I feel that Star Trek is a part of me because it helps me to identify with who I am as a person and I believe that it also teaches that being different than others isn't bad or wrong; it is acceptable and encouraged. I am working on being happy as I am because Infinite Diversity in Infinite Combinations most definitely includes me.
I have Non-Verbal Learning Disorder, which is on the autism spectrum, along with ADHD and I've always felt like I stand apart from they who are 'normal.' I was only accurately diagnosed about 10 years ago after suffering through many years of misdiagnoses, stigmas, neglectful doctors, and disastrous experiences with medication. I have always felt like an alien in a world of Humans because I see the world and situations differently than others, and that is a lonely path to tread.
Even though I see my neurodivergency as a burden a lot of the time, I also have learned to make the best of it over the years, as many Star Trek characters and crews have done when faced with challenging circumstances beyond their control. I've got 15 years of experience in journalism, 24 years on and off in small acting jobs, 10 years in filmmaking/producing, and I've been writing since 1994. COVID-19 did not stop my desire to work hard and I found ways to keep busy, but socializing became more difficult than it already was to begin with. With in-person socializing suddenly gone, I knew I had to get creative.
Among other things, I ended up delving into some virtual Star Trek fan groups to pass the time. It was very stimulating for me and helped assuage feelings of loss I had associated with the pandemic. One of those clubs involved being able to chat with an actual Star Trek actor over Zoom. After signing up repeatedly, I was finally chosen to chat with the actor. During that chat, I shared about how I was a freelance journalist and how I worked very hard over the past 15 years to create the most ethically correct stories possible. The actor seemed impressed and asked why I was only in freelancing since I appeared to have such passion and talent. I was scared to death of telling the truth, so I lied and said it was due to a lack of connections, and was immensely relieved when the actor changed the topic to something else.
My real answer to that actor’s question, however, was that I don't have a huge career simply because at least in my neck of the woods, employers look at people with my type of disability and think them utterly unemployable and unmanageable. Freelancing is not the same as steady work and I wish I could get steady work, but I cannot seem to impress or make an employer comfortable enough with the neurodivergencies that make me who I am — in part, a talented and impassioned writer.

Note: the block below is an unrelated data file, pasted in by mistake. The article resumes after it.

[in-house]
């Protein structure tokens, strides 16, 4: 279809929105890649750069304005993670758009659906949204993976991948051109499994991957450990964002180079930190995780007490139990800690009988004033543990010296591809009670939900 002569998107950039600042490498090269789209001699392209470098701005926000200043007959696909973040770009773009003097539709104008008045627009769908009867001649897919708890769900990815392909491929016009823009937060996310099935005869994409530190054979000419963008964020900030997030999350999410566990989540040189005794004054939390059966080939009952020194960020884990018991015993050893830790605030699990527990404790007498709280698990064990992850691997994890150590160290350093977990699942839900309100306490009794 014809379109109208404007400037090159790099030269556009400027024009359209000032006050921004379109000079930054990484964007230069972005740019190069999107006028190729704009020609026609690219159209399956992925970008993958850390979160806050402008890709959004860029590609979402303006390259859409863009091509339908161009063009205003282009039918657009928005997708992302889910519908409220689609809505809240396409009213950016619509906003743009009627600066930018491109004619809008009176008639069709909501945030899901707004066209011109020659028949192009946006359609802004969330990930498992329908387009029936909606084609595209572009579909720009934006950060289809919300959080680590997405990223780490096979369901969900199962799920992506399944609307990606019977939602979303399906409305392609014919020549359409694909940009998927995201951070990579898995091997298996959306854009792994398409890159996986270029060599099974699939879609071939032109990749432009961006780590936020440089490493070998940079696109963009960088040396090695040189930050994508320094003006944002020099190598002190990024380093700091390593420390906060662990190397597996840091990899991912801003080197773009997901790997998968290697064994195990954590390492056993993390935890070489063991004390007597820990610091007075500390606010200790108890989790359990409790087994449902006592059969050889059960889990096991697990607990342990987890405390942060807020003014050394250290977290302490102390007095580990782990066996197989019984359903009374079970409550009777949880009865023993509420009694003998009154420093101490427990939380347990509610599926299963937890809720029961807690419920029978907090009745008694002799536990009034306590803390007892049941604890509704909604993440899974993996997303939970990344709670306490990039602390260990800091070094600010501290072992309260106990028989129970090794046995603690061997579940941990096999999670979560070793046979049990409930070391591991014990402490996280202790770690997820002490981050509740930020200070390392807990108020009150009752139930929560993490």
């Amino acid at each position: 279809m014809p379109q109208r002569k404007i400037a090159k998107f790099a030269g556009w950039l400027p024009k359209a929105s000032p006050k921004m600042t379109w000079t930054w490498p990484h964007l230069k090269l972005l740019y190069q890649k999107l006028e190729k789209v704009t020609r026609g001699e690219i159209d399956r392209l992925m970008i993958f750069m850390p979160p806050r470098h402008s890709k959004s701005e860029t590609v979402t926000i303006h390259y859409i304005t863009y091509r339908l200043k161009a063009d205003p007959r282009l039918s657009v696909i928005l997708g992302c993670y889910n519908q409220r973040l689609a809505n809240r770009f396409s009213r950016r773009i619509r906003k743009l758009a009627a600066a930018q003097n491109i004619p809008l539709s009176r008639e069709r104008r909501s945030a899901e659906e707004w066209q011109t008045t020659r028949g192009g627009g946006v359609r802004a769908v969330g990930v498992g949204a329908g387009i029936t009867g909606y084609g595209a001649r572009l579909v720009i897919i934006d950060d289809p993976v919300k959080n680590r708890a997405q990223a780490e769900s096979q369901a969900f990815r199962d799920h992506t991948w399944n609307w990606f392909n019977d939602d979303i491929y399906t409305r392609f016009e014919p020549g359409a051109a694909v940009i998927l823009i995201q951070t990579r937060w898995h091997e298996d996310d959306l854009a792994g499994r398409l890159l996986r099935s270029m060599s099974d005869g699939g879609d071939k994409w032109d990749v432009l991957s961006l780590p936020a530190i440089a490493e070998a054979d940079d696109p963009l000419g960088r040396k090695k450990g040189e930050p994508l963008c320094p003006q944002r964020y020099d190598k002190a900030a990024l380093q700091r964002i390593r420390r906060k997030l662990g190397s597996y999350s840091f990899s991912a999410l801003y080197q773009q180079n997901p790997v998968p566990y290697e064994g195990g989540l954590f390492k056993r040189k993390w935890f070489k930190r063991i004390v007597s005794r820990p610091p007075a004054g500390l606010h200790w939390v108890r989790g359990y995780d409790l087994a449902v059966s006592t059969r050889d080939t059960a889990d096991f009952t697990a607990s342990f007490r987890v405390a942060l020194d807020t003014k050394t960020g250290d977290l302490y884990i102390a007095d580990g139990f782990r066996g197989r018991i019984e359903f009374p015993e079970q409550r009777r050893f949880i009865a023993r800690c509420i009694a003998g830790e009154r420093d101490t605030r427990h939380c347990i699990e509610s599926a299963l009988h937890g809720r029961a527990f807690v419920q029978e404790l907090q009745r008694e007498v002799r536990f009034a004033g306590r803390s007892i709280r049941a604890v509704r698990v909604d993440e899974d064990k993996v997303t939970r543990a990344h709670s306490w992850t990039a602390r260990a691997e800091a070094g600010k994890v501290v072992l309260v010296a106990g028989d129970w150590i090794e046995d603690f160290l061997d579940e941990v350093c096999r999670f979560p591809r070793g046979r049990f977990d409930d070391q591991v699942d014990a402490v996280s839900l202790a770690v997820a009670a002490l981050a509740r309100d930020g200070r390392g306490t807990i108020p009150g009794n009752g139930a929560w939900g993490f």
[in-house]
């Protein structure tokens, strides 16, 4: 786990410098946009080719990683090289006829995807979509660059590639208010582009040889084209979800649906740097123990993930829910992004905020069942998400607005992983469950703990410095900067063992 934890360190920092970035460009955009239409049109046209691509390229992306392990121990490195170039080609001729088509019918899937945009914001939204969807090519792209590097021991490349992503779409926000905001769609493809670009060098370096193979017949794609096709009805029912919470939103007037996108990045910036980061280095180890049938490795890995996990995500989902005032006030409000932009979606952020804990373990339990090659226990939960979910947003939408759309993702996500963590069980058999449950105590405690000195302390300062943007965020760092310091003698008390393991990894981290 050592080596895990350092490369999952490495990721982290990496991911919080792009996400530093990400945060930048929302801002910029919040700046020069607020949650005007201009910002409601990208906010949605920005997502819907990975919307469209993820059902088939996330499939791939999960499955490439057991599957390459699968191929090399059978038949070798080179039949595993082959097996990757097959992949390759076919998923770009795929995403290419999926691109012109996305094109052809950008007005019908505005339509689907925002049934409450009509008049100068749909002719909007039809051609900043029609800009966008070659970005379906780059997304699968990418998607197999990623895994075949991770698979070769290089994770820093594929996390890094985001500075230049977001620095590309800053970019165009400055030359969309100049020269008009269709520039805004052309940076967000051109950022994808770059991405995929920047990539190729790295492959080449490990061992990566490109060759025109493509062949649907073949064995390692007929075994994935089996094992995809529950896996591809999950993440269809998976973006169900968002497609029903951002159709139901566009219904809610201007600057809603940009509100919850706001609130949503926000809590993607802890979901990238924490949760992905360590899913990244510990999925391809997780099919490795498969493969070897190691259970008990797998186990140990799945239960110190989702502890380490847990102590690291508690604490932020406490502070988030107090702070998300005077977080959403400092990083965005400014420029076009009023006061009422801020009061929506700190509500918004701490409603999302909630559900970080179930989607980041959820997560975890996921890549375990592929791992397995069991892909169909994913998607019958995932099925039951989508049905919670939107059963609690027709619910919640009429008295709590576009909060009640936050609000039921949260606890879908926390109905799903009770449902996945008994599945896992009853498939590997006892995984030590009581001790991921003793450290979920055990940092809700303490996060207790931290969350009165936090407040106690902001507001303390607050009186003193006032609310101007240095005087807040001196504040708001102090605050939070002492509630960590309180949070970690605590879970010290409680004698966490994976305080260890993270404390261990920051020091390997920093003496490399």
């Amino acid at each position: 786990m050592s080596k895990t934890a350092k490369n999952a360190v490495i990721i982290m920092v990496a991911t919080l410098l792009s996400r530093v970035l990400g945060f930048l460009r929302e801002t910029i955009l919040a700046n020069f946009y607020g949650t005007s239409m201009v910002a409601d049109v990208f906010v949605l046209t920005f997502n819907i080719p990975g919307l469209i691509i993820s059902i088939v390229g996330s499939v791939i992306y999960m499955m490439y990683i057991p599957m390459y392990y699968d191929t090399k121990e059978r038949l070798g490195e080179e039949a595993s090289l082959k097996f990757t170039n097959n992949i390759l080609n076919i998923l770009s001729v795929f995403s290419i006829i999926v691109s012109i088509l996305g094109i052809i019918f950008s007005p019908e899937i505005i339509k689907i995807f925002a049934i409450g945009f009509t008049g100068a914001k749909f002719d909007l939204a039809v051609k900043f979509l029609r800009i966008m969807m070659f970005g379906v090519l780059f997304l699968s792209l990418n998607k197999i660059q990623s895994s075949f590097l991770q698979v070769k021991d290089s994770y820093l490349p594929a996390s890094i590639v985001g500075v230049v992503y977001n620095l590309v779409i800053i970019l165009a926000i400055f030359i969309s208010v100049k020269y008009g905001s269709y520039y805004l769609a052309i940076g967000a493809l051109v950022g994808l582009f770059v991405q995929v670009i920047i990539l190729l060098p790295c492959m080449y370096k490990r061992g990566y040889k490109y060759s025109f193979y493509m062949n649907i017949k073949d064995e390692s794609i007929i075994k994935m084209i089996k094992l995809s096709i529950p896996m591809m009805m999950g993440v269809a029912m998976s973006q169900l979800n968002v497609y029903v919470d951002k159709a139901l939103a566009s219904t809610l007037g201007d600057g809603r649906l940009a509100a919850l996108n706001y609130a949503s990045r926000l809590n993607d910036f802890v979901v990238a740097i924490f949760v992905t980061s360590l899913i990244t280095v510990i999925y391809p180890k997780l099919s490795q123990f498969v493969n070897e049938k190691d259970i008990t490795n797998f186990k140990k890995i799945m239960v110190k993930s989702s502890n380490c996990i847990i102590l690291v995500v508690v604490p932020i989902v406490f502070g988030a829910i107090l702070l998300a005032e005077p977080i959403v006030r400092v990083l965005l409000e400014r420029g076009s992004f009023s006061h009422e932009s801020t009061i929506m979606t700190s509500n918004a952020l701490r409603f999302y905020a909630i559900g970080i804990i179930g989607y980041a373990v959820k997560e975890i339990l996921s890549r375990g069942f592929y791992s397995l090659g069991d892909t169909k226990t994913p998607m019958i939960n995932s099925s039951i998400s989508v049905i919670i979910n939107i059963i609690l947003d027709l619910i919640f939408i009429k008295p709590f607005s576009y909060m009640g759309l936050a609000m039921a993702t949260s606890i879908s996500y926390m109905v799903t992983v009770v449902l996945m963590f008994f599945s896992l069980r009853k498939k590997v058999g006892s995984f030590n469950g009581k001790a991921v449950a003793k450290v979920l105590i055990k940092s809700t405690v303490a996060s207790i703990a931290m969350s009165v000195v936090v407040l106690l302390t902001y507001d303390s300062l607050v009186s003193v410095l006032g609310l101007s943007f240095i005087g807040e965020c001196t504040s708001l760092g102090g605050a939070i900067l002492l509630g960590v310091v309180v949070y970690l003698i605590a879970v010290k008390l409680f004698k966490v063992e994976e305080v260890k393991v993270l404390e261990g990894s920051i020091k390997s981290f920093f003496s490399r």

Despite the Star Trek world proclaiming and standing by the IDIC principle, the reality is that mainstream society is still a long way from embracing it. As such, I have constant struggles with socialization and trying to fit into social, religious, or familial groups because people expect me to act a certain way and express anything but patience with my shortcomings. I am very fortunate, however, that I have enough professional skills and experience that I can manage to make the most of what opportunities happen to open themselves to me. It takes a lot of effort to hide my quirks so I can function professionally, but I manage.
I liken that part of my life and myself to Julian Bashir’s obsession with hiding his true self from everyone around him simply because he felt ashamed of what was beyond his control. Even though it was his parents who had him genetically engineered, Julian blamed and shamed himself for the entire situation, as I sometimes do even though being born neurodivergent isn’t something that was within my control. Even after he was exposed as being different, he did his best with what he had. Unfortunately, Julian was also severely under-appreciated and even taken advantage of because of who he was. I can empathize with Julian’s struggles, as I often find myself misunderstood and shunned over my lack of social intelligence. I can learn how to be better, but it is not a quick process and people don’t show compassion over my ‘pace.’
In reflecting on my own experiences, I thought about not only Julian Bashir, but also about Reginald Barclay, Spock, Worf, Tilly, and Data. I see all of them as being divergent individuals who always gave their best efforts to fit in with the big crowd, but ended up being a target of bullying, gossip, and malice because they were divergent. Each individual was somewhat marginalized socially and professionally because some typical individuals were dead set against trying to be more inclusive towards them. Fortunately, they did have people who loved and cared about them enough to help them find their niches. Never mind the fact that they weren't like everyone else, they were seen as good enough to approach success. Spock had Kirk and McCoy; Data had Picard; Barclay had the crew of Voyager; Worf had friends wherever he served; and in recent episodes of Discovery, we see that Tilly acquired an advocate in Saru because he expressed faith in her abilities when everyone else didn’t.